Paul Maxin: Doing well by doing good

Recruitment's role from pandemic to climate emergency

Everything has changed in the last few weeks, and that transformation is speeding up by the day. I am writing this piece on the morning that the UK Prime Minister Boris Johnson and health secretary Matt Hancock have tested positive for coronavirus. One can only imagine the number of people they’ve had contact with before government, COBRA and the daily press conferences going virtual.

So who knows where we’ll be by the time you read this. One small positive, though, is that pollution levels in the UK have halved since the nationwide shutdown. Air quality improvements have been seen in nations around the world from Italy to China.

Before the outbreak, I had been giving much thought to the role that talent management and talent acquisition, whether in-house or agency, can play in the fight against the climate emergency. Our house is on fire; scientists have warned that we may have crossed a series of climate tipping points, which is an existential threat to us all.

To have any chance of meeting a commitment to net zero greenhouse gas emissions by 2050, it’s my contention that all organisations above a certain size will have publishable targets set for them. Those targets will apply across the supply chain and will impact how goods, services and people are procured. Globalisation will evolve, or change. It won’t be sustainable to fly or ship fresh food items covered in plastic across continents. Nor will it be to regularly fly in big teams of people. Projects will still be delivered, but differently. Agile thinking and agile methodology will help.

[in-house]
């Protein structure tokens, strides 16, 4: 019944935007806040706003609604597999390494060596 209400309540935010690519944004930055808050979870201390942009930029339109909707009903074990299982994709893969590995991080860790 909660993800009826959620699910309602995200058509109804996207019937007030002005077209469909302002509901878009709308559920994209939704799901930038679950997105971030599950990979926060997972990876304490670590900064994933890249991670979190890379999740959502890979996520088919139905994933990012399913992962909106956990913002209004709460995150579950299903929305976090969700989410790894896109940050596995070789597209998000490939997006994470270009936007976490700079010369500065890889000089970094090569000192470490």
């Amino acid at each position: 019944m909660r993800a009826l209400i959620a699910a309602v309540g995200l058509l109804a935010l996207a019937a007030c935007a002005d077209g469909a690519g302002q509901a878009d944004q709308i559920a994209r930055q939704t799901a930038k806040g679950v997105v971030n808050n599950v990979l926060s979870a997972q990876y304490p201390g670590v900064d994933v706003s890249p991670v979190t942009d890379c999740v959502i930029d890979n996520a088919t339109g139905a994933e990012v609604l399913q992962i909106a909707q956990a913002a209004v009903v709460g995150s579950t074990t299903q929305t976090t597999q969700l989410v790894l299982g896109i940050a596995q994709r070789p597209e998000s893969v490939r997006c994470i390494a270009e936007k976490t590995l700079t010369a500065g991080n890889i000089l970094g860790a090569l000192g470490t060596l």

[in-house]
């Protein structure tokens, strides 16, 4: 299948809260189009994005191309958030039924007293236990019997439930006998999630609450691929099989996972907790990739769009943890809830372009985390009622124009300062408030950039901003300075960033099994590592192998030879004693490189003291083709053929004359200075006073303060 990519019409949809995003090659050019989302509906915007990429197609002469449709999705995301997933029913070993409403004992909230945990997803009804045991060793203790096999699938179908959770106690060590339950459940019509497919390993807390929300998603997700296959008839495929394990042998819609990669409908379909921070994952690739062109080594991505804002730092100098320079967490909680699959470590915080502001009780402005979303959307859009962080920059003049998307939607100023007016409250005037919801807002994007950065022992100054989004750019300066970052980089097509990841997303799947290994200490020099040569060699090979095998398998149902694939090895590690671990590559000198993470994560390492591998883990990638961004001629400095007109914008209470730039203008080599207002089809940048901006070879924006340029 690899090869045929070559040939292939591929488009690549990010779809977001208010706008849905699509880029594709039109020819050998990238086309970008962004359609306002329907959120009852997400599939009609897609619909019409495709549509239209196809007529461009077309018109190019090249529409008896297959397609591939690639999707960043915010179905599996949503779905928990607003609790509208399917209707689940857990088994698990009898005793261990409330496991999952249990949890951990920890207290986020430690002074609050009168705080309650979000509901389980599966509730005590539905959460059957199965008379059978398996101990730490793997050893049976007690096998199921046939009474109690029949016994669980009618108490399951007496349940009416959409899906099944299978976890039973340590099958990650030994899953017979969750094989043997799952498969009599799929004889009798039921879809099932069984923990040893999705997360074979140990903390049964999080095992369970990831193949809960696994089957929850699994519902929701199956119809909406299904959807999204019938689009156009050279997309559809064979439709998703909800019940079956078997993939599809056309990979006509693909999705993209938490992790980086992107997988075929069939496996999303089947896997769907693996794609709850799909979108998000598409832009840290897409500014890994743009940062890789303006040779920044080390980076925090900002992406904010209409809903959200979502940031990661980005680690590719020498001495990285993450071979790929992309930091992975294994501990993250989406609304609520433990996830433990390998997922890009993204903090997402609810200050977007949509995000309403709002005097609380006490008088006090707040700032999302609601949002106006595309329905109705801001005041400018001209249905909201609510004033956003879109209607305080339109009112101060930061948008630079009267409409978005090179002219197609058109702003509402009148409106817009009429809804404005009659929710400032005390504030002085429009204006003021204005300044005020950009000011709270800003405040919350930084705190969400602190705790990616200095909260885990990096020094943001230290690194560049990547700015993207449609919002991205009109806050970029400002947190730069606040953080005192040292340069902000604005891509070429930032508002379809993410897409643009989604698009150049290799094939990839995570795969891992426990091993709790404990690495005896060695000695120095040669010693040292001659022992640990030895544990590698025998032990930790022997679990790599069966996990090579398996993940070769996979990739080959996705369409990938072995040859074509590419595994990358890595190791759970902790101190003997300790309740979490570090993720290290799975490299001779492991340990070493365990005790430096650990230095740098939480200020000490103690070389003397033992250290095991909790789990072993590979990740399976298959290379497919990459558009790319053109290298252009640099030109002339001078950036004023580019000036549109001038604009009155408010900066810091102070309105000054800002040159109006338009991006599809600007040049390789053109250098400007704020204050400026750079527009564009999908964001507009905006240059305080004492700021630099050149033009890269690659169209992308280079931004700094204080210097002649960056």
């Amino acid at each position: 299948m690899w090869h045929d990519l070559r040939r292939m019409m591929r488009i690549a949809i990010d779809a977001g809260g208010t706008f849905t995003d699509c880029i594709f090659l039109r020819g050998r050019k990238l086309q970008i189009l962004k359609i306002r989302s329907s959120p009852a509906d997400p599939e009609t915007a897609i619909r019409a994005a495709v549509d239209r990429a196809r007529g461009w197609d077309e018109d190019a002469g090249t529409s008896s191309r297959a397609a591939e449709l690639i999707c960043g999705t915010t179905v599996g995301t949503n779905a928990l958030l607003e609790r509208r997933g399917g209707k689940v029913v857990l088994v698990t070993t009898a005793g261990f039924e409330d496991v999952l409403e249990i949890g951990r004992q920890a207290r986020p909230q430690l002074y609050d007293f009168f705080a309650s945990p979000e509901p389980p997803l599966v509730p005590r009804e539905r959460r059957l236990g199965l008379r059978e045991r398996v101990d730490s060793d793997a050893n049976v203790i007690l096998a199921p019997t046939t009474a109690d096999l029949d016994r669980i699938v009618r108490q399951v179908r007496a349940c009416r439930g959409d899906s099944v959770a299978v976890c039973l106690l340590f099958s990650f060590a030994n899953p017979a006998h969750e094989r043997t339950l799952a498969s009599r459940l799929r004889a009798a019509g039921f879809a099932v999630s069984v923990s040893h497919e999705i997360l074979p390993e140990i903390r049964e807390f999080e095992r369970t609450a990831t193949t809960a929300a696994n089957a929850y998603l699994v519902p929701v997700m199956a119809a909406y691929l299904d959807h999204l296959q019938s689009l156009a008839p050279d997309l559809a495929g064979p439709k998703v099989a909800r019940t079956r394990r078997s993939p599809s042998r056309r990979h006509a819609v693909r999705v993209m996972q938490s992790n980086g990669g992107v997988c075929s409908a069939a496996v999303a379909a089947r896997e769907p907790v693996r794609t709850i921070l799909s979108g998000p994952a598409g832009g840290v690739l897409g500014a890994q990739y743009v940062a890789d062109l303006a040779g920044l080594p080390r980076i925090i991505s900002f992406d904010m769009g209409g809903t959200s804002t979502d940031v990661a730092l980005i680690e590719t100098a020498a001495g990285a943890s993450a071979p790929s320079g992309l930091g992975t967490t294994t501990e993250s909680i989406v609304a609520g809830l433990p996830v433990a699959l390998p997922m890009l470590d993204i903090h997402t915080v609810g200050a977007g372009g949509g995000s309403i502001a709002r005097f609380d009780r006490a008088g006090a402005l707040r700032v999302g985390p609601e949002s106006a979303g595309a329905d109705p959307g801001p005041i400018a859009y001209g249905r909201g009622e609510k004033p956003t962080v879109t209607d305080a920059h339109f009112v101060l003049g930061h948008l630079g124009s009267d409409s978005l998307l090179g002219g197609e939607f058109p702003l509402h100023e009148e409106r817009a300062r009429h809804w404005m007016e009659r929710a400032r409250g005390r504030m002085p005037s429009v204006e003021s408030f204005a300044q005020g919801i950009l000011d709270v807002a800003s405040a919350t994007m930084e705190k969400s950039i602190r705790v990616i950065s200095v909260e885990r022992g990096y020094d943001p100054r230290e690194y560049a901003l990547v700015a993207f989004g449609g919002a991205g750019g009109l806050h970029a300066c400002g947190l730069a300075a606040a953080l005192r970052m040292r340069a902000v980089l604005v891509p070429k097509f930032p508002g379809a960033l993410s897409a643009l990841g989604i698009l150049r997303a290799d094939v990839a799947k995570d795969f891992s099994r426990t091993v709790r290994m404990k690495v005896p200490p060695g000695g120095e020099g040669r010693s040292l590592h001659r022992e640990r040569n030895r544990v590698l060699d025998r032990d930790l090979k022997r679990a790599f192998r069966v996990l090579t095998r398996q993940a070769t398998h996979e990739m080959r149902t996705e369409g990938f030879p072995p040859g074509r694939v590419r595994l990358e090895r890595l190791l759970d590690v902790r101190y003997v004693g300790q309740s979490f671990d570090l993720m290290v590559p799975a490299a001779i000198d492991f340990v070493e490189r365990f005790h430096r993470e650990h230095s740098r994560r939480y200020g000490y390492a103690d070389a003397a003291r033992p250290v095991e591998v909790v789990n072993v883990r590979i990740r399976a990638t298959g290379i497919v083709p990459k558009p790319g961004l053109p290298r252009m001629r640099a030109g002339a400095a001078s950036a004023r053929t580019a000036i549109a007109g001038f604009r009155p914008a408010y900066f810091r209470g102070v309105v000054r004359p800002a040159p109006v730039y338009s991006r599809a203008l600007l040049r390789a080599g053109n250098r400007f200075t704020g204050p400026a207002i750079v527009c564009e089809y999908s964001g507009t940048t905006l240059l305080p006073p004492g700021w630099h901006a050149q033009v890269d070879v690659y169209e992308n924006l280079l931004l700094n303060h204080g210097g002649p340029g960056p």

To protect lives the Covid-19 pandemic has fundamentally changed the way we work and exponentially sped up what can be achieved remotely. I’ve seen some fantastic examples in recent days of team building, from virtual workouts to team drinks. In many cases they’ve got to know each other’s families a little bit too. This will have a lasting impact on the way we engage and deliver business outcomes. I also suspect that once the virus has been conquered, a fear factor will remain part of its legacy. A kind of collective psychological shock, which will be hard to overcome.

The climate emergency will outlast the current global contagion. Once it’s over, could these changes ultimately have a positive impact for the talent cycle and workforce planning as business plays its role in tackling it? I believe so.

Using all the tools at our disposal, from tech stacks to AI, rapidly iterating and reiterating, it is our collective and moral responsibility, as an industry, to develop a meaningful Talent Sustainability Index (TSI) for capacity planning, recruitment and deployment of people. The TSI will feed into overall corporate governance. Taking it to the next level, teams and individuals could have collective or personal targets that are ripe for gamification.

I know this is conceptual. I don’t have the answers as to how this will work – yet! What I do know is that we have many brilliant people in our profession, and I’m keen to crowdsource your thinking on methodology of what a TSI might look like and how it will operate. If you are interested in being on the ride for this journey, get in touch. Collectively we can do well by doing good. 

Paul Maxin is founding director, Max Intalent

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